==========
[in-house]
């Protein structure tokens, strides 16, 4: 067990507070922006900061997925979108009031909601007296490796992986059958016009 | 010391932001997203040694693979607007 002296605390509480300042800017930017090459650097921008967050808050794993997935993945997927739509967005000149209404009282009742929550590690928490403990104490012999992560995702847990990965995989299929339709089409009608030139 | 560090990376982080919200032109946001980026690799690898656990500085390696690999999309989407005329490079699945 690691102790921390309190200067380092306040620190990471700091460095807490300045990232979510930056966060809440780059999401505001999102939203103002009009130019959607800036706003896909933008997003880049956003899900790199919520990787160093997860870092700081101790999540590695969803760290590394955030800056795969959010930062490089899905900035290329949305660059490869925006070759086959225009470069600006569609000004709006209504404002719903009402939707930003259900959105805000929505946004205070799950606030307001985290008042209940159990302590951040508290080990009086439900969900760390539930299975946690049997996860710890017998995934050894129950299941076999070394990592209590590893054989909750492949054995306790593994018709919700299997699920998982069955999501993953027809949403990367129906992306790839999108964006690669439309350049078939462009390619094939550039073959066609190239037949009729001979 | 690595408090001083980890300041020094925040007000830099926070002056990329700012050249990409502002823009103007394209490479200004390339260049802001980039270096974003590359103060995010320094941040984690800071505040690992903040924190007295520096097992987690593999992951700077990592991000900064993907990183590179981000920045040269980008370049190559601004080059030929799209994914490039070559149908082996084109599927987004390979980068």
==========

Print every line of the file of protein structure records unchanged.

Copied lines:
[in-house]
């Protein structure tokens, strides 16, 4: 067990507070922006900061997925979108009031909601007296490796992986059958016009 | 010391932001997203040694693979607007 002296605390509480300042800017930017090459650097921008967050808050794993997935993945997927739509967005000149209404009282009742929550590690928490403990104490012999992560995702847990990965995989299929339709089409009608030139 | 560090990376982080919200032109946001980026690799690898656990500085390696690999999309989407005329490079699945 690691102790921390309190200067380092306040620190990471700091460095807490300045990232979510930056966060809440780059999401505001999102939203103002009009130019959607800036706003896909933008997003880049956003899900790199919520990787160093997860870092700081101790999540590695969803760290590394955030800056795969959010930062490089899905900035290329949305660059490869925006070759086959225009470069600006569609000004709006209504404002719903009402939707930003259900959105805000929505946004205070799950606030307001985290008042209940159990302590951040508290080990009086439900969900760390539930299975946690049997996860710890017998995934050894129950299941076999070394990592209590590893054989909750492949054995306790593994018709919700299997699920998982069955999501993953027809949403990367129906992306790839999108964006690669439309350049078939462009390619094939550039073959066609190239037949009729001979 | 690595408090001083980890300041020094925040007000830099926070002056990329700012050249990409502002823009103007394209490479200004390339260049802001980039270096974003590359103060995010320094941040984690800071505040690992903040924190007295520096097992987690593999992951700077990592991000900064993907990183590179981000920045040269980008370049190559601004080059030929799209994914490039070559149908082996084109599927987004390979980068």